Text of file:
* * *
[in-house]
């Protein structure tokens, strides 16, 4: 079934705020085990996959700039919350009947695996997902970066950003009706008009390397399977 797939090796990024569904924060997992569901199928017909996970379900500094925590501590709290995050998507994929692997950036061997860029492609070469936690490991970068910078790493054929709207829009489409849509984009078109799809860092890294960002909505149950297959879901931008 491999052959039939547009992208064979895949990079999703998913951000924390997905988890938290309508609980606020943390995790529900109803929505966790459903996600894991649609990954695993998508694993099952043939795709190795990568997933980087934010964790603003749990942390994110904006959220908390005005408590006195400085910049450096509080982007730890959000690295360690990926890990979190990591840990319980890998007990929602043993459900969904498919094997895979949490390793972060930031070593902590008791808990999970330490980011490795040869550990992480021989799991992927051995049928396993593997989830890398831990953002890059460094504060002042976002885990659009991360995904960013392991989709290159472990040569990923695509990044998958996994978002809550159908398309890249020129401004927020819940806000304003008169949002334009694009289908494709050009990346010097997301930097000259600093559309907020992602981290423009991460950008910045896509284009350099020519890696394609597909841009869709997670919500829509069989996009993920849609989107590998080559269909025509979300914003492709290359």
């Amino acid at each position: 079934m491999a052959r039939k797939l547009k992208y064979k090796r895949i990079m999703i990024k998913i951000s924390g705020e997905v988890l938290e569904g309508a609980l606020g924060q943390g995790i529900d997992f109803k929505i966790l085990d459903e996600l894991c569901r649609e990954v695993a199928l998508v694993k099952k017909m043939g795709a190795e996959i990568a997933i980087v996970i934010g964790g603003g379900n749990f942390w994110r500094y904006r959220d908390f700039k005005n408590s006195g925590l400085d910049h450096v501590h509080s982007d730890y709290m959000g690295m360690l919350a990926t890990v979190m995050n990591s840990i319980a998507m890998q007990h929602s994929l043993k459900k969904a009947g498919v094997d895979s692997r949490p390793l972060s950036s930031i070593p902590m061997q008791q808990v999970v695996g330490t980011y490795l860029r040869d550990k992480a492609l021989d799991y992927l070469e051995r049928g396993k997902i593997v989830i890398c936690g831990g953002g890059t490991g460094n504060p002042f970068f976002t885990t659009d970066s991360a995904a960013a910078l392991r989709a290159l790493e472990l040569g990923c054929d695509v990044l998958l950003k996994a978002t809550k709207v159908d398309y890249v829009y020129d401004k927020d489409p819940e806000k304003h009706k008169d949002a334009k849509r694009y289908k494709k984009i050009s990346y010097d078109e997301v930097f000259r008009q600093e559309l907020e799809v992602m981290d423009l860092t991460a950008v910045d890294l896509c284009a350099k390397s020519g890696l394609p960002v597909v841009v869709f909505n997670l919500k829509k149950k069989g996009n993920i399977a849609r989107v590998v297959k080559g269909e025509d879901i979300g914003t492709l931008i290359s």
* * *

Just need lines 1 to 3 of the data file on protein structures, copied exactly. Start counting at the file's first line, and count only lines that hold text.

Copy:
[in-house]
């Protein structure tokens, strides 16, 4: 079934705020085990996959700039919350009947695996997902970066950003009706008009390397399977 797939090796990024569904924060997992569901199928017909996970379900500094925590501590709290995050998507994929692997950036061997860029492609070469936690490991970068910078790493054929709207829009489409849509984009078109799809860092890294960002909505149950297959879901931008 491999052959039939547009992208064979895949990079999703998913951000924390997905988890938290309508609980606020943390995790529900109803929505966790459903996600894991649609990954695993998508694993099952043939795709190795990568997933980087934010964790603003749990942390994110904006959220908390005005408590006195400085910049450096509080982007730890959000690295360690990926890990979190990591840990319980890998007990929602043993459900969904498919094997895979949490390793972060930031070593902590008791808990999970330490980011490795040869550990992480021989799991992927051995049928396993593997989830890398831990953002890059460094504060002042976002885990659009991360995904960013392991989709290159472990040569990923695509990044998958996994978002809550159908398309890249020129401004927020819940806000304003008169949002334009694009289908494709050009990346010097997301930097000259600093559309907020992602981290423009991460950008910045896509284009350099020519890696394609597909841009869709997670919500829509069989996009993920849609989107590998080559269909025509979300914003492709290359």
């Amino acid at each position: 079934m491999a052959r039939k797939l547009k992208y064979k090796r895949i990079m999703i990024k998913i951000s924390g705020e997905v988890l938290e569904g309508a609980l606020g924060q943390g995790i529900d997992f109803k929505i966790l085990d459903e996600l894991c569901r649609e990954v695993a199928l998508v694993k099952k017909m043939g795709a190795e996959i990568a997933i980087v996970i934010g964790g603003g379900n749990f942390w994110r500094y904006r959220d908390f700039k005005n408590s006195g925590l400085d910049h450096v501590h509080s982007d730890y709290m959000g690295m360690l919350a990926t890990v979190m995050n990591s840990i319980a998507m890998q007990h929602s994929l043993k459900k969904a009947g498919v094997d895979s692997r949490p390793l972060s950036s930031i070593p902590m061997q008791q808990v999970v695996g330490t980011y490795l860029r040869d550990k992480a492609l021989d799991y992927l070469e051995r049928g396993k997902i593997v989830i890398c936690g831990g953002g890059t490991g460094n504060p002042f970068f976002t885990t659009d970066s991360a995904a960013a910078l392991r989709a290159l790493e472990l040569g990923c054929d695509v990044l998958l950003k996994a978002t809550k709207v159908d398309y890249v829009y020129d401004k927020d489409p819940e806000k304003h009706k008169d949002a334009k849509r694009y289908k494709k984009i050009s990346y010097d078109e997301v930097f000259r008009q600093e559309l907020e799809v992602m981290d423009l860092t991460a950008v910045d890294l896509c284009a350099k390397s020519g890696l394609p960002v597909v841009v869709f909505n997670l919500k829509k149950k069989g996009n993920i399977a849609r989107v590998v297959k080559g269909e025509d879901i979300g914003t492709l931008i290359s």